Political Science

Political Science (POLS)

POLS 301 Introduction to Government: United States

  • Units:3
  • Hours:54 hours LEC
  • Prerequisite:ENGWR 101 with a grade of "C" or better; or placement into ENGWR 300.
  • Transferable:CSU; UC
  • General Education:AA/AS Area V(a); AA/AS Area V(b); CSU Area D; CSU Area F2; CSU Area F3; IGETC Area 4
  • C-ID:C-ID POLS 110

This course is an introduction to political science, American government and politics, and is structured to promote political and analytical understanding and thinking regarding American politics and government. Areas of concentration include principles, institutions, problems, processes, theory, philosophy, and ideology.

Student Learning Outcomes

Upon completion of this course, the student will be able to:

  • identify, describe and explain the theoretical foundations, structures, functions, processes and contemporary issues of the United States and California government institutions.
  • develop skills in political analysis and literacy comprehension necessary to conduct basic research and compose writing assignments demonstrating college level composition.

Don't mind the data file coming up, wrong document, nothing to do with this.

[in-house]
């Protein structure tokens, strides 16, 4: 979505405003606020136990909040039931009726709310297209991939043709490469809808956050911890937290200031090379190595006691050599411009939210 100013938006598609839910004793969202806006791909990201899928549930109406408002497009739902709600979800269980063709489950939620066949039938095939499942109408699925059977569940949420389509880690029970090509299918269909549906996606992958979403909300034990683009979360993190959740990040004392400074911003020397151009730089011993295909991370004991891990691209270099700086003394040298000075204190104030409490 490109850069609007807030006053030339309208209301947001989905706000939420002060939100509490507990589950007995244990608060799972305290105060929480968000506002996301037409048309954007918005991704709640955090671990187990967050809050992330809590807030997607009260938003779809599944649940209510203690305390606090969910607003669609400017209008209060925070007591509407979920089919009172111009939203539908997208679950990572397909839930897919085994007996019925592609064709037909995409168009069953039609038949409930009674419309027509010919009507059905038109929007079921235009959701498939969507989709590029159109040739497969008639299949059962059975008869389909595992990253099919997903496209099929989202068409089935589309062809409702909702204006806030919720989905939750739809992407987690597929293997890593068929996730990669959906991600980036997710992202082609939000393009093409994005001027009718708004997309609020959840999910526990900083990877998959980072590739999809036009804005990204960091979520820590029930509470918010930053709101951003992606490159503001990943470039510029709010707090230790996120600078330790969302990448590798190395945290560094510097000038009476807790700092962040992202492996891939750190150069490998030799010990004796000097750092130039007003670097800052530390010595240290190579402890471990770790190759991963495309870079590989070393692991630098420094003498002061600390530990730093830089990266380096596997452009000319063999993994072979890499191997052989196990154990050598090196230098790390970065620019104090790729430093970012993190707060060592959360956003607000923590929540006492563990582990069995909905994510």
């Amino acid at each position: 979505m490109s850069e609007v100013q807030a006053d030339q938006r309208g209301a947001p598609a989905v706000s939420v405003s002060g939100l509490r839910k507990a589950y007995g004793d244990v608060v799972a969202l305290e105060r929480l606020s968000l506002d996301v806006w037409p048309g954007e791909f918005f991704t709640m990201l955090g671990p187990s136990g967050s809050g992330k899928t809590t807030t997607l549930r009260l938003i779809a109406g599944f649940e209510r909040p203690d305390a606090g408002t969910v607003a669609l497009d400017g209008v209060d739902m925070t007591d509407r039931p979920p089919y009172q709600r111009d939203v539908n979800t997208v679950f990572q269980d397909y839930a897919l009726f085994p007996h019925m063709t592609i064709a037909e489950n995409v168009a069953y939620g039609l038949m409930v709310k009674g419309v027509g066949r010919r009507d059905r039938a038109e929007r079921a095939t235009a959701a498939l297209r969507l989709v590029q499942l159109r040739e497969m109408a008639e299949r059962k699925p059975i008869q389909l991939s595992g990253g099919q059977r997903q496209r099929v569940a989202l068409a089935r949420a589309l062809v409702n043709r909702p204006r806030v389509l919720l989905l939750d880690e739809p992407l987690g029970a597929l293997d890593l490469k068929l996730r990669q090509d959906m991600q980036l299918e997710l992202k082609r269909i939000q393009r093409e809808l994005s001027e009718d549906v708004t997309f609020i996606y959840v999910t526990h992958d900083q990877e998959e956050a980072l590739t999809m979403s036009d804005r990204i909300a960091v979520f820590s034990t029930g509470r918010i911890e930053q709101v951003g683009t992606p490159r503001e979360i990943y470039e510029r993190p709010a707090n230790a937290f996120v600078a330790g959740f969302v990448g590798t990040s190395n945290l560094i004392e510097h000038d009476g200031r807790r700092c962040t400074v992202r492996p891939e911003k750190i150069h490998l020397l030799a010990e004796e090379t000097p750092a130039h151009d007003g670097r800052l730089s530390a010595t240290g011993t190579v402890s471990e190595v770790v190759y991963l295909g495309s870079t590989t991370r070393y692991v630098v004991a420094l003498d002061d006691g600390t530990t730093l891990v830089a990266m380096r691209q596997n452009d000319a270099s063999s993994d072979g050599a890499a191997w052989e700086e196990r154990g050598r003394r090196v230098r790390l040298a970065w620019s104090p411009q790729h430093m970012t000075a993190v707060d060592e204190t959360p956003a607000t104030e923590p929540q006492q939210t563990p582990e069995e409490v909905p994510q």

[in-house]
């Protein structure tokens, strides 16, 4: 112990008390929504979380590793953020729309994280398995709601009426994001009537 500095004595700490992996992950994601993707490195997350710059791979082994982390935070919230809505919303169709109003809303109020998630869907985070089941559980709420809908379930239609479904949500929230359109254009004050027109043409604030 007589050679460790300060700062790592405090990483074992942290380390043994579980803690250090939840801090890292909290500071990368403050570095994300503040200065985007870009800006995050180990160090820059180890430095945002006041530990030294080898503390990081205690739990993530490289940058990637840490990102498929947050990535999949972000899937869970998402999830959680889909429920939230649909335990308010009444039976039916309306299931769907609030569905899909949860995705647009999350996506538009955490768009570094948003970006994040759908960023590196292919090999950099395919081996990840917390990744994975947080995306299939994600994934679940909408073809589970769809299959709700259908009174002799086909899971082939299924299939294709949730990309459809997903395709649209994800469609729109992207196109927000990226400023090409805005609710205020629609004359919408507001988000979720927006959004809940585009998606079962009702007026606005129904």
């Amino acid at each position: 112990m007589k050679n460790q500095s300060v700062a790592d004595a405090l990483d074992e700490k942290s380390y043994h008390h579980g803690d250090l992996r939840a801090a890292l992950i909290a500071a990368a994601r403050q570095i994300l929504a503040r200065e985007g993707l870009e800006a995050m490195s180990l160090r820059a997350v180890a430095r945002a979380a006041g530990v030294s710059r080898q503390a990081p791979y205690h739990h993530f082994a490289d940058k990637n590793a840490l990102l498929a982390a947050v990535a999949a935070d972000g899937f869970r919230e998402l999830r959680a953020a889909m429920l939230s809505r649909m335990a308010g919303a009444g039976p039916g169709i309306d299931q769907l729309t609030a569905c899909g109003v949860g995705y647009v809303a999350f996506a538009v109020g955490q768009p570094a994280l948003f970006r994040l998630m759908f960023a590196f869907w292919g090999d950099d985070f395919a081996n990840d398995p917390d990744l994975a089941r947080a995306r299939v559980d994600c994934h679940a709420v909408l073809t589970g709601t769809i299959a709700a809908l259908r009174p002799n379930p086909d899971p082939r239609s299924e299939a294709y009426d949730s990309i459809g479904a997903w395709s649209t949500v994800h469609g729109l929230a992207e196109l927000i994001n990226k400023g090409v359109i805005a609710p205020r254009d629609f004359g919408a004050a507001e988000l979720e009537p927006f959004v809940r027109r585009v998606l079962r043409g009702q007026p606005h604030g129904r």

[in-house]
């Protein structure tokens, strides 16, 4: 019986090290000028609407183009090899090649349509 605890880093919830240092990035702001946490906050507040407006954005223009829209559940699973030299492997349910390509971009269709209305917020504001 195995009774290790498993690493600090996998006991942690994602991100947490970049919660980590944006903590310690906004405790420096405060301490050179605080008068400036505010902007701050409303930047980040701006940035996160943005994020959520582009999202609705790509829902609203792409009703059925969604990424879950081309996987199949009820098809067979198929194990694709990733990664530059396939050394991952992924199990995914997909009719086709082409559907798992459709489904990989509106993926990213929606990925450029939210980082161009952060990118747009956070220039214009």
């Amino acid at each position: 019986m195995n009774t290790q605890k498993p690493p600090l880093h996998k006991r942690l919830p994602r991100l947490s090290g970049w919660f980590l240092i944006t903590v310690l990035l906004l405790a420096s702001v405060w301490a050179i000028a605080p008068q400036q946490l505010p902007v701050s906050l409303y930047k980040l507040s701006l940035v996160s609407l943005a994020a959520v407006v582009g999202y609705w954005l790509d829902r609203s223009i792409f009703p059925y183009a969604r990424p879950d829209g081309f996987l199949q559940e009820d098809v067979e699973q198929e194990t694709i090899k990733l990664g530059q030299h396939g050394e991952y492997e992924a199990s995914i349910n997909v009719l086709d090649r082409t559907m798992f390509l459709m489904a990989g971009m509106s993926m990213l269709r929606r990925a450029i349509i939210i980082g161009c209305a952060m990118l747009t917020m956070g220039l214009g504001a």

• evaluate the relationship between individuals and the national, state and local governments with emphasis on civil rights, civil liberties, voting behavior and policy implementation.
  • obtain the knowledge to become engaged with the American political process.

POLS 302 Introduction to Government: Foreign

  • Units:3
  • Hours:54 hours LEC
  • Prerequisite:None.
  • Advisory:ENGWR 101
  • Transferable:CSU; UC
  • General Education:AA/AS Area V(b); CSU Area D; IGETC Area 4
  • C-ID:C-ID POLS 130

This course is a comparative study and analysis of political systems, ideologies, institutions, policies, cultures, histories, and the development of selected foreign governments. Special emphasis is placed on the impact of both cultural and social dimensions of political behavior and attitudes on the structures and functions of government. Typical nation-states cases will be inclusive of all geographical regions. Instruction will also cover the phenomenon of globalization and its effect on the nation-states examined throughout the course.